Susan Lichtman, “Winter Interior”
The meaning of forms can simply be a tension between them, or a dependent relationship within a composition which can affect the viewer, but it is always (in my opinion) a desire on the part of the artist to create a significant meaning, an “important” relationship of forms, which cannot be put into words, but is about the experience of human perception, of being there and being moved by this composition of elements. The artist can also, through the continued observation of the color, texture, edges etc of these forms, build an illusion which to our eyes appears 3 dimensional, and when this happens, the artist is particularly interested in giving new meaning to that figure/object/scene which appears. From a distance, the edges between these individual abstract forms can appear in varying degrees of hardness and softness, which have an effect on their appearance in space, in terms of what pops forward and what recedes. The color and value of these forms works the same way in this nature of observation/perception, in that light and warmth come closer to the eyes and dark and cool distance themselves. It all depends on how much the artist wishes to create the illusion of 3 dimensions, wishes to remain in the flatness of beautiful forms, or wishes to enrich one subgroup of what’s out there, for example the chroma, the edges or the tone.
Matt Klos, “Kitchen Window, Nightfall”
Perception is also an embedded element in figurative art. Everything out there can be seen as abstract forms, but perception is what allows for a human feeling to emerge related to them. Human beings are equipped with organs that allow perception, the sensing of light, color, warmth, dimension, texture and so forth. The process of looking at something or hearing something cannot always be separated from the feeling it gives. It is not only cold calculating of size, length and color mixing, for how would we explain goose bumps and shivers when hearing a story or thread of music. Our brain causes our skin and blood to react. These are perceptions that we cannot actually control, and so all of them are not only valid for inclusion, a true human painting cannot be created without them.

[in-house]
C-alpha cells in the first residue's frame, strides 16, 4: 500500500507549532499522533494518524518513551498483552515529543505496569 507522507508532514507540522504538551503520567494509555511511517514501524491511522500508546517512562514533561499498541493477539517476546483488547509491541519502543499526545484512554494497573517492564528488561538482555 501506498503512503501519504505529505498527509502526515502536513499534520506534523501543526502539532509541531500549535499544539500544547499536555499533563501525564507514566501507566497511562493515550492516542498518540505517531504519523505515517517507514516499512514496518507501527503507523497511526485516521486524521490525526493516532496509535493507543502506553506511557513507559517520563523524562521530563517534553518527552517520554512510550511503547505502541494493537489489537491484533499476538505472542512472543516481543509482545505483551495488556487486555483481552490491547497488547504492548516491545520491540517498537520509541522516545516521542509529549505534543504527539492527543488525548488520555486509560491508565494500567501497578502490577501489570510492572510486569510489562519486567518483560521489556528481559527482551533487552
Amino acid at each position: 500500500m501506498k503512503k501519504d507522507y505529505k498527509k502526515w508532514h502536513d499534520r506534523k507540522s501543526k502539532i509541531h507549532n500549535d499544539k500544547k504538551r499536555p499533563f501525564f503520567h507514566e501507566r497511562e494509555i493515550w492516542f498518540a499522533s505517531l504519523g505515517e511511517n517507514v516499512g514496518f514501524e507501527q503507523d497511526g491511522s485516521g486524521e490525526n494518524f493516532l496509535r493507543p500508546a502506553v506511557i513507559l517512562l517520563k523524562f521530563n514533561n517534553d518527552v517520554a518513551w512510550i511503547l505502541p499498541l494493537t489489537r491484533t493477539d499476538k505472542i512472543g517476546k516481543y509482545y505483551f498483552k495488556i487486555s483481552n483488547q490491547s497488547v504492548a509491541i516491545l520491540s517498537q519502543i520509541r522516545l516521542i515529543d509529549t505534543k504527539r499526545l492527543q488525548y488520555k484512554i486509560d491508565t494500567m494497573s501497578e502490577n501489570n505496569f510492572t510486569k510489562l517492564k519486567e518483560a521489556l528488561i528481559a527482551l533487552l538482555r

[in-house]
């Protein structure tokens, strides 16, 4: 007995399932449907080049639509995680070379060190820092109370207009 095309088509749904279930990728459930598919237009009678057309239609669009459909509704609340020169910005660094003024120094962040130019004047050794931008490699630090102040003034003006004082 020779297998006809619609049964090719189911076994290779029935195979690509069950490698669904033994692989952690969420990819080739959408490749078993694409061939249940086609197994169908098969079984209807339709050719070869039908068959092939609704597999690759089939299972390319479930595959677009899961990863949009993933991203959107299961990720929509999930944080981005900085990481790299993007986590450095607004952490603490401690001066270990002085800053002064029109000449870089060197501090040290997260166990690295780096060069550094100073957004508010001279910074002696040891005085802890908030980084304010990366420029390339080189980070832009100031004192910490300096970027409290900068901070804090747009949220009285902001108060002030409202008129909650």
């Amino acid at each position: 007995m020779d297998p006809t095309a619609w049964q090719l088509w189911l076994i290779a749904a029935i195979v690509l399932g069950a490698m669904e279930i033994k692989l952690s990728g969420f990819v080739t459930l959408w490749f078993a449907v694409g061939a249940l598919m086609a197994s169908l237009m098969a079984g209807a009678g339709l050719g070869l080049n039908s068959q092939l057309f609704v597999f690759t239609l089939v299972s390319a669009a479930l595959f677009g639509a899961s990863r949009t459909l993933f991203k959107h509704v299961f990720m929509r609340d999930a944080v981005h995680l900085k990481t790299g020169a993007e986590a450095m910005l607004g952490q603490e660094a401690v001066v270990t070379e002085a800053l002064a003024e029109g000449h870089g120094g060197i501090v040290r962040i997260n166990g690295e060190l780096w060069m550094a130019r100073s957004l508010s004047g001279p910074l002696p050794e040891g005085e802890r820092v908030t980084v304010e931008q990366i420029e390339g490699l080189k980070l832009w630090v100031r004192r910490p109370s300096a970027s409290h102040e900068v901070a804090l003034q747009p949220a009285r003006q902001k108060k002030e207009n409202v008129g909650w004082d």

Daniel Enkaoua, “Le Melon et la Pasteque”
What makes figurative art based on abstraction and perception so difficult is that the parameters are so wide for inclusion and failure. Everything is open for observation, and everything is open for impending doom. Some artists focus purely on the forms that are out there, and others focus on a human concern to them. One can imitate, be repetitive, have good luck or bad, get stuck in reportage, overboard on feeling, lack a crucial element, have no important focus, or simply have nothing interesting to “say.” The artist can choose to not give a hoot about the qualities of the abstract forms and simply plop them down, or he can care to a great extent about every part of them. Great art can be said to cause the viewer to somehow become a better, more whole human being through an increased coming-to-grips with what might be out there and what might make this walk through life more valuable. By experiencing a scene made up of cared-for components, in a composition which provides non-verbal comfort, the viewer can soak up a small beauty in abstract, perceptual reality and therefore share in this visual awe about what real can be. A bit like having someone come in and remodel the entire backyard.
Vincent Desiderio, “Sleep”
But painters when painting are not usually thinking about the aftereffects of a possibly “successful” painting. When I get stuck about the “why” of painting, there is no one to give an answer, offer advice or provide comfort. No one is forcing me to pick up a paint brush. When I get stuck on the why, I think, and this might lead to new directions and explorations, so that the challenges change. But I turn to the works of others, especially new ones, like I look out the rear window: for a fresh rainfall of unexpected perspectives, a good douse of something that’s good for me amongst all the drivel.
Eve Mansdorf, title unknown